Monterey Institute student Jessica “Jessy” Bradish (MAIEP/MBA ’13) received the 2013 Student Innovator Award at the Monterey Bay Regional Business Plan Competition last Friday. ”Winning the Student Innovator Award was a wonderful culmination of my joint Masters in International Environmental Policy and Business Administration,” says Jessy.
Monterey Institute Experts, Including a Student, in the Spotlight After Boston Bombings, Ricin Letters
When the world woke up Friday morning to the news that the suspects in the Boston Marathon bombings were from Chechnya, reporters were sent scrambling for experts on both terrorism and the Caucasus region. And that search quickly led them to the experts—and students—associated with Monterey Institute’s unique Nonproliferation and Terrorism Studies (NPTS) program.
“Tierra de Agua,” a new documentary by three Monterey Institute Public Administration students, Cristina Lopez (MPA ’13), Manuel Martinez (MPA ’13) and Richard Hansen (MPA ’13), explores the different existing dimensions (rural, urban and indigenous) in the struggle for access to water and sanitation in Nicaragua, and the historic, economic and institutional implications of that access through the lenses of the people living it daily. It was premiered on Friday, April 19th in the Irvine Auditorium as part of student-driven activities during the week leading up to Earth Day on Ap
Spring Break @MIIS, Part II: Students Explore Potential Career Paths in Washington D.C. and Silicon Valley
During spring break 2013, the Center for Advising and Career Services organized popular trips to Washington D.C and Silicon Valley, as well as adding their services to a trip to New York planned by Professor Ed Laurance. The focus was on careers, with targeted visits to organizations and companies linked to the career interests of students, and visits with alumni established in their chosen fields.
The United Nations General Assembly overwhelmingly approved the first global conventional arms treaty on April 2, 2013. This is the first time the world’s nations have come to agreement on a legally binding international treaty regulating trade in conventional weapons (there are already treaties regulating nuclear as well as chemical and biological weapons). The treaty is being hailed as historic for pioneering elements such as linking sales to the human rights records of buyers.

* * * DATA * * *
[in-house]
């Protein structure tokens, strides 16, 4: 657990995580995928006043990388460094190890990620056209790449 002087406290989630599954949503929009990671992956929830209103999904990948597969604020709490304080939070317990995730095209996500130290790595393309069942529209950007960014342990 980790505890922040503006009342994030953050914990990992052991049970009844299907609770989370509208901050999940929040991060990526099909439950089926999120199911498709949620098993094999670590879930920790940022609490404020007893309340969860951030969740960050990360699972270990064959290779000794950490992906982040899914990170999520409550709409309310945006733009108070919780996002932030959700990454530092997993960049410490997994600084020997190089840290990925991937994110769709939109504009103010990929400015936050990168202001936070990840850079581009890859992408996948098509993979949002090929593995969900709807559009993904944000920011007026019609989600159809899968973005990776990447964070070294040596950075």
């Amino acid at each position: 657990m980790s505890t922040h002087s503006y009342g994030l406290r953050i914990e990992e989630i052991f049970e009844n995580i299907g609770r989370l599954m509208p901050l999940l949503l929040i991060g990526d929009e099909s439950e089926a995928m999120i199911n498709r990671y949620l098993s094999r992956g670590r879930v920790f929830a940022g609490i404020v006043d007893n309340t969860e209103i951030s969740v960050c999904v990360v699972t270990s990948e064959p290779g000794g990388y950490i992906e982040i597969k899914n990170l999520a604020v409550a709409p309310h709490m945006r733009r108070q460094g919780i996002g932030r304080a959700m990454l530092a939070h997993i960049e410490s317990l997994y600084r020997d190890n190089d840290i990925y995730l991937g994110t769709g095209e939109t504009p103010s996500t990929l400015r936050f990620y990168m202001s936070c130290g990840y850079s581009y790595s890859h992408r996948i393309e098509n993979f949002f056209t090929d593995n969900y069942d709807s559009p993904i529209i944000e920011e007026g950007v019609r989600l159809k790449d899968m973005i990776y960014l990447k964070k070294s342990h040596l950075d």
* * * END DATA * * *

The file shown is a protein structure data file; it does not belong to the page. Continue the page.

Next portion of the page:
Three students from the Master of Public Administration (MPA) program are making a documentary about clean water issues in Nicaragua. Manuel Martinez, Richard Hansen and Cristina Lopez partnered together as the H2Nica team to meet the people of Nicaragua and explore their struggle to have clean water in one of the world's most water-rich countries.
The Monterey Institute Career Fair, organized by the Center for Advising and Career Services, has turned breaking records into a habit. After setting a new record for employer participation last year, the fair this year smashed the record for number of job interviews for students and alumni seeking employment. “The employer response to Career Fair 2013 shows not only the market need, but also the quality and popularity of our students and graduates,” says Career and Academic Advisor Jeff Wood.
Jenifer Carter’s parents, both returned Peace Corps Volunteers and educators, instilled a sense of curiosity about the world and other cultures in Jenifer (MATESOL ’97) and her four brothers. “They encouraged us to travel and see as much of the world as we could,” Jenifer says, adding that she was first really bitten by the travel bug when she participated in a high school exchange program in France.
For many students at the Monterey Institute, the annual career fair comes at the end of an intense month of workshops and training to prepare for taking the next step on the road to their dream career. Students polish their resumes and practice their “90-second pitch” before meeting with potential employers.
Lovely Umayam (MANPTS '13 and Gard 'n' Wall Scholar) won first prize and was awarded $5,000 in the Innovation in Arms Control Challenge sponsored by the U.S. Department of State's Bureau of Arms Control, Verification and Compliance. Members of the public were invited to submit innovative approaches to using commonly available technologies to support arms control policy efforts, and the competition drew more than 500 submissions.